Now that I’m working with a cooperative of other authors, title hunting can become extremely. . . entertaining. We may all be professionals, but fantasy authors go for fantasy titles and The Magic Camera just won’t cut it in romance. And straight romance authors might want The Viscount’s Hot Dreams. Or we can lump it all together and go with Magical Hot Dreams. I’m the one who gets the final choice, and since I don’t write hot, any sexy titles are nixed. I have to be aware that while The Viscount’s Dilemma is exactly what the book is about, it won’t sell my book to readers who are waiting for my next Magical Malcolm book, but neither will hot dreams and magic cameras.
I still have lists of adjectives and nouns to jog my thought processes. Since the current books are part of the School of Magic series, I’d like to relate them to “school” while being romantic and give a hint of magic. Try that sometime. (Please, send me all titles you think might cover those requirements! I’m desperate. I still have three more books to go.) So I have lists of “school” words: teacher, academy, class, governess, and I have lists of “magic” words: illusion, enchantment, charm, and lists of “romantic” words: dreams, enticing, wicked. And then I have to pull them all together to fit the subject of the book. Uh huh, that’s happening.
But somehow I pulled together the first three books in the series: Lessons in Enchantment,
A Bewitching Governess, An Illusion of Love—so, yeah, I gave up the “school” connection on that third one. It didn’t help that the heroine is actually a photographer and not a teacher. Try working “photographer” into a romantic magical title! But “illusion” fits the magical category and “love” certainly says romance.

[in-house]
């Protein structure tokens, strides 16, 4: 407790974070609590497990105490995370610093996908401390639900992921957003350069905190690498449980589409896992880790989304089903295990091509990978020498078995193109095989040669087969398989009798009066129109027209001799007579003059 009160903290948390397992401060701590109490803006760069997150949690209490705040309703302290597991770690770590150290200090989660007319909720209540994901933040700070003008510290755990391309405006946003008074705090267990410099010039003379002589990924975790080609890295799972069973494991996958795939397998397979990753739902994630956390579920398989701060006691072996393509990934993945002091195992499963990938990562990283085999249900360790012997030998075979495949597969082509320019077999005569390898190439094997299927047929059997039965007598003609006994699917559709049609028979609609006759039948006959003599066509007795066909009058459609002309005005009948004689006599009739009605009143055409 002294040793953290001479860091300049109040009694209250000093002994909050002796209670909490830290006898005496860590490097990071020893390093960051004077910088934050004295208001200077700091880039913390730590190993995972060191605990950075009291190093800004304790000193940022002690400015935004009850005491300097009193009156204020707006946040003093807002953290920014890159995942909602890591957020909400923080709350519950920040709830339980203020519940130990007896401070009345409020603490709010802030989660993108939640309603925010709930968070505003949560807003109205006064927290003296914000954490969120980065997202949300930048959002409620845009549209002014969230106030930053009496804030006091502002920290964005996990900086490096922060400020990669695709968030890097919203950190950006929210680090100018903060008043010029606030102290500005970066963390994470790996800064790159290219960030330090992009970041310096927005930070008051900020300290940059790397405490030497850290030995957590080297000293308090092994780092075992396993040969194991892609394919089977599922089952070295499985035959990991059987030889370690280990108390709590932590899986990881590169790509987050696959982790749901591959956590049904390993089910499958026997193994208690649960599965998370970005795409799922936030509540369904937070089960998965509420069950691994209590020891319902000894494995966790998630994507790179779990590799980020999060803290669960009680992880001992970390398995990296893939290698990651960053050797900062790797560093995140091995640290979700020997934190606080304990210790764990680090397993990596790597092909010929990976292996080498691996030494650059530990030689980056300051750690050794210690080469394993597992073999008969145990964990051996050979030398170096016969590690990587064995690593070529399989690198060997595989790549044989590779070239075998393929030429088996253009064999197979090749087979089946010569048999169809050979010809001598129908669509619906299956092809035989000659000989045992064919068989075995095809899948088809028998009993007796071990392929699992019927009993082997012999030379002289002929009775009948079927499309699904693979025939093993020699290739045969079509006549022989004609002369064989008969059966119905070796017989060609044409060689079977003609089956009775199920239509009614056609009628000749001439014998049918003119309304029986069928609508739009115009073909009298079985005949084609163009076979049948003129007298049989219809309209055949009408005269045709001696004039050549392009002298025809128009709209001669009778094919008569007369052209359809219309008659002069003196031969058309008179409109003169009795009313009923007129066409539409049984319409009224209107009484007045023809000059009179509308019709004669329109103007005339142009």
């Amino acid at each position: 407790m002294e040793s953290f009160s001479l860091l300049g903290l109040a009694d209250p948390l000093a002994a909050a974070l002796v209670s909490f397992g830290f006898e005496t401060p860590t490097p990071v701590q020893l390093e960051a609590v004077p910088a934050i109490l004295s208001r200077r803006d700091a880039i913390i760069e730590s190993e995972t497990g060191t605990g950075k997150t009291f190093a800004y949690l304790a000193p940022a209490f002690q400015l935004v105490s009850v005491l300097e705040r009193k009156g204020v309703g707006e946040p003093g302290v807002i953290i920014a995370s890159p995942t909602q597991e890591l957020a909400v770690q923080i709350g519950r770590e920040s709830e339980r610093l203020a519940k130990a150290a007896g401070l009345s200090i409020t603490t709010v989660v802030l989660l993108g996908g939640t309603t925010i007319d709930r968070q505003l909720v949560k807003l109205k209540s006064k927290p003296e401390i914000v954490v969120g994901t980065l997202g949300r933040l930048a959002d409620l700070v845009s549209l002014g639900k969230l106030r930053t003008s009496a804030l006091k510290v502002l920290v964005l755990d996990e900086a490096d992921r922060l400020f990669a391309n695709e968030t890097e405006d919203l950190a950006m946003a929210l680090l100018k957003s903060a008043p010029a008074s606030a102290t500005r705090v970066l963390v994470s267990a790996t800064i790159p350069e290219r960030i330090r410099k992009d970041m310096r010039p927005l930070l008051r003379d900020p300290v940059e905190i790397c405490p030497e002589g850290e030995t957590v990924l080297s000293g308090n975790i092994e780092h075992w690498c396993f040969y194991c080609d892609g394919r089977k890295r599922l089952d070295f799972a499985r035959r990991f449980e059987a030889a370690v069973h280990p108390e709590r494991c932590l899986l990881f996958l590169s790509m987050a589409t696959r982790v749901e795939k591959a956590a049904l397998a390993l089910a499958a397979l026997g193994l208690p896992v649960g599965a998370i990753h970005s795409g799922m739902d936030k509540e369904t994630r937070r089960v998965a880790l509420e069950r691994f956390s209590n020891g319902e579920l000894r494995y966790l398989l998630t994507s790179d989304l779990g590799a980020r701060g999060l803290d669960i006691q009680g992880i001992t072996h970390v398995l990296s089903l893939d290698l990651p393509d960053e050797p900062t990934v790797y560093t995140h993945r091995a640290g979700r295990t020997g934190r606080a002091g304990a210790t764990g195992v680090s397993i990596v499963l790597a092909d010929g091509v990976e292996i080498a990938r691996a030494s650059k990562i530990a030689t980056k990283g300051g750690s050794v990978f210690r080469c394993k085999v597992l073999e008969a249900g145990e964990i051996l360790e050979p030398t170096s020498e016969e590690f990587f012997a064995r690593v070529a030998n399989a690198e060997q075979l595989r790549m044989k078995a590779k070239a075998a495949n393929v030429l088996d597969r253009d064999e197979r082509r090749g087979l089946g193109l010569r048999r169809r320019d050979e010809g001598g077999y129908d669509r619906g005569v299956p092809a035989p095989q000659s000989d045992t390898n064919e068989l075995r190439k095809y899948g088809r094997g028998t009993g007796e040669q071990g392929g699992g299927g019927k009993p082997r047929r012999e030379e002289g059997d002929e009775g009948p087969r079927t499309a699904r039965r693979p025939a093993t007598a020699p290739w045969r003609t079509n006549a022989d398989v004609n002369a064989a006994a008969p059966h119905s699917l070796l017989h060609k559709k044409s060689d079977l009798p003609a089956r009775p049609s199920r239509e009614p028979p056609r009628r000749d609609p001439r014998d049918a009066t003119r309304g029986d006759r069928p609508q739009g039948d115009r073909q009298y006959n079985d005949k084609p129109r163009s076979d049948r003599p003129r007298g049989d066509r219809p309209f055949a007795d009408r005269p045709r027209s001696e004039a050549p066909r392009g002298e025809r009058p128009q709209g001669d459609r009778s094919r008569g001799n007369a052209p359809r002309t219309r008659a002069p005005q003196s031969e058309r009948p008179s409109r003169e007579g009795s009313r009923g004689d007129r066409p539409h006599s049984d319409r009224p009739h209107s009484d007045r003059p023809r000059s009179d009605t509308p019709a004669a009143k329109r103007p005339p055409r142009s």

Before I reached those titles, however, I spent hours putting together ideas, showing them to the authors in my co-op, brainstorming ideas with other wenches, pounding my head against the desk. . . Titles may be partially creative, but left-brained marketing techniques are a substantial part of the whole, and that’s painful. I don’t naturally think like that. This is where traditional publishers have an advantage—they have trained marketing people and statistics on hand to say “Love” was a bestselling word in 3 out of 10 of their last titles, and “Illusion” fared well in 3 out of 5 of our paranormal series. . .
And yes, publishers have people on staff whose purpose is to come up with those titles you love to hate—and they haven’t even read the book. So I guess I do have some advantage. I at least know what the book is about. Otherwise I might just go to Amazon, find the top-selling titles in the genres I’m marketing, and start a new list of nouns and adjectives.
An Illusion of Love is up for pre-order and will be out on July 21st. I’m working on the three books that will be released next year. The temporary title I mentioned above, Lydia the Librarian, is one of next year’s books. Another is currently passing as The Earl’s Medallion. Neither of those titles will make the cut. If you were a marketing department that has never read the book, what words would you suggest that would fit my parameters—school related/ romance/ psychic/ Victorian?
Do you have any favorite title stories? Have you ever bought a book for the title? (I started a life-long love of Terry Pratchett when I snatched up Wyrd Sisters.)
And just in case you’re interested, one of my contemporary romances, Imperfect Rebel, will be free through July 22 at all retailers. It’s funny and sad and best of all, free. And it’s on its second title already—the first was Almost Perfect, which fit the book much better but didn’t work for the series.